Tate had been prohibited from using popular social media platforms due to violations of their guidelines. However, thanks to Elon Musk's acquisition of Twitter and the subsequent decision to lift bans on specific accounts, Tate's previous ban from Twitter in 2017 was revoked. This ban was imposed when Tate made controversial comments during the MeToo movement, suggesting that victims of rape should "bear some responsibility". Even now, videos of the Tate brothers are constantly reposted across all platforms, with supporters claiming the allegations were fabricated to frame the Tate brothers.


On the 21st of June, Andrew and his brother Tristan arrived at a Romanian court following allegations of forming a criminal group in 2021 that aimed to commit crimes of human trafficking in Romania by the Romanian anti-organised crime agency (known as DIICOT), the US and the UK. The Tate brothers and two other Romanian suspects were detained in December. DIICOT alleges that seven victims were recruited with a "loverboy approach", where women were drawn in with false promises of love. They were then taken to various buildings across Ilfov, were then forced to partake in non-consensual sexual activities and threatened with violence.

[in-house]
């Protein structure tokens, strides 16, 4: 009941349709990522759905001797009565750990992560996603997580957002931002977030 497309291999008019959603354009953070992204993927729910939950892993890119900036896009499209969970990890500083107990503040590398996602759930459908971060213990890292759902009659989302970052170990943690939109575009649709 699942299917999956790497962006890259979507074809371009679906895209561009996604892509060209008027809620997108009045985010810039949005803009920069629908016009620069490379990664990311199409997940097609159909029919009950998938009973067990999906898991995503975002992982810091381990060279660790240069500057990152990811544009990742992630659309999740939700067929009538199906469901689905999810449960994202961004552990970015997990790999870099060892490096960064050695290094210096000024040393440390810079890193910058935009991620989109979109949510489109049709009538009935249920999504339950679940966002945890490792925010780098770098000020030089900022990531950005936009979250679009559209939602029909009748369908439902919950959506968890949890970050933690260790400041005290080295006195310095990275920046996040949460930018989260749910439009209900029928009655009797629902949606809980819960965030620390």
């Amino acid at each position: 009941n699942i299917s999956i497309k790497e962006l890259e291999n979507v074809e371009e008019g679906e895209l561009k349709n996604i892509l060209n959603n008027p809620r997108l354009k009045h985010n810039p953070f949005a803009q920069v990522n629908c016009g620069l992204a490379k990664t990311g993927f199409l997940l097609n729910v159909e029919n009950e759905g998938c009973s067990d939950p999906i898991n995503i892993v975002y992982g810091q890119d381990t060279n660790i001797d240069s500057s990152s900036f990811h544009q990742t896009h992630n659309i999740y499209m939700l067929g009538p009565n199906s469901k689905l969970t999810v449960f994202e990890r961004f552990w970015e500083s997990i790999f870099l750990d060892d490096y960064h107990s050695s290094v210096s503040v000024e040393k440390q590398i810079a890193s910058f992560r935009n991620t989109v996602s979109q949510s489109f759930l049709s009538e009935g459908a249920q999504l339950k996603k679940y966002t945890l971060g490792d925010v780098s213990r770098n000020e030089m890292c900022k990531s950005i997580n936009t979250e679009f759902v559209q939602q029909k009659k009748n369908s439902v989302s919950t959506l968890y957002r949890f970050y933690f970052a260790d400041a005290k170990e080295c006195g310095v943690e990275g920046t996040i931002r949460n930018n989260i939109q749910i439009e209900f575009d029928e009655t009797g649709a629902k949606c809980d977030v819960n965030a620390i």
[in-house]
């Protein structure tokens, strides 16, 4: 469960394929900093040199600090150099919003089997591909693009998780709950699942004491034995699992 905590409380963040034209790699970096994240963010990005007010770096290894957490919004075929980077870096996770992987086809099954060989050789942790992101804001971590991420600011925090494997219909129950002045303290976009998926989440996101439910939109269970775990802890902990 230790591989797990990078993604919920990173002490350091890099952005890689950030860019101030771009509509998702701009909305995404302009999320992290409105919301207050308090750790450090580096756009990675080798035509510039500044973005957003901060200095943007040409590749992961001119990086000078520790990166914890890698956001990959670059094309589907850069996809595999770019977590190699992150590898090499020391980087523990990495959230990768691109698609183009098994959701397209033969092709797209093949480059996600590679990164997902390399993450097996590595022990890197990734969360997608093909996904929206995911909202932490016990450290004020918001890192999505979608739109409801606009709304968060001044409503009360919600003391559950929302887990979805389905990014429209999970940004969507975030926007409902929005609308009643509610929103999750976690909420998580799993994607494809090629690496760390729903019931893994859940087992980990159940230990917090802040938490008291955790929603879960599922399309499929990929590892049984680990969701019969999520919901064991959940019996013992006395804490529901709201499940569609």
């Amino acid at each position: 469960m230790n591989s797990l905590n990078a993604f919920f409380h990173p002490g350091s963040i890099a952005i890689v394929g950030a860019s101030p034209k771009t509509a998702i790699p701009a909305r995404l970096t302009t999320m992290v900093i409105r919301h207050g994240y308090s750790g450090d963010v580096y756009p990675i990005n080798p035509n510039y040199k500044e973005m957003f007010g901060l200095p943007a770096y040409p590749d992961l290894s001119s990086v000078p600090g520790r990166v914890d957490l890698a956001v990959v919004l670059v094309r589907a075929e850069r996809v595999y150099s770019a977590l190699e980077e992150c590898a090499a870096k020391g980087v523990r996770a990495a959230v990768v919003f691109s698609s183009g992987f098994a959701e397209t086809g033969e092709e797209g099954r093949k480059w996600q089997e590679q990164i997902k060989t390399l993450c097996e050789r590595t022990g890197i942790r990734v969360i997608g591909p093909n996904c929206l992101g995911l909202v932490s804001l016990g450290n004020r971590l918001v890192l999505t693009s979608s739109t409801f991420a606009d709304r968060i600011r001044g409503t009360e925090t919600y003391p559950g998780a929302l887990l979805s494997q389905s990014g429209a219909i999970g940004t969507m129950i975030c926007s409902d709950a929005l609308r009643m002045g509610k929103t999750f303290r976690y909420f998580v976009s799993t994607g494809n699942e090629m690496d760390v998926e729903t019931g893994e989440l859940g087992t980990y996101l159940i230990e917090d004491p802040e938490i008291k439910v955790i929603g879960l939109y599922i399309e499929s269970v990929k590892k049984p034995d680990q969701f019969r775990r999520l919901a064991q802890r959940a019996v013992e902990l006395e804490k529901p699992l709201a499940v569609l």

While Andrew raises valid concerns about an unfair trial, as Romania was one of the "most corrupt judicial systems in the world" (as proven via the 2015 and 2016 Global Corruption Report), and that interest in the case brought against all accused will expire as the Romanian government investigate DIICOT's claims, he has shown examples of others who were eventually caught and brought to justice.

Victims of Human Trafficking Aboard Sunken Trawler in Greece


 

Discussion points for Rule of Law and Safeguarding

  • What can lead to the exploitation of vulnerable individuals?

  • What do you think happens to victims once they are free from trafficking?

  • Do you feel that this deserves more awareness, or more funding to prevent it?

  • How have things gotten better or worse, based on the history of slavery?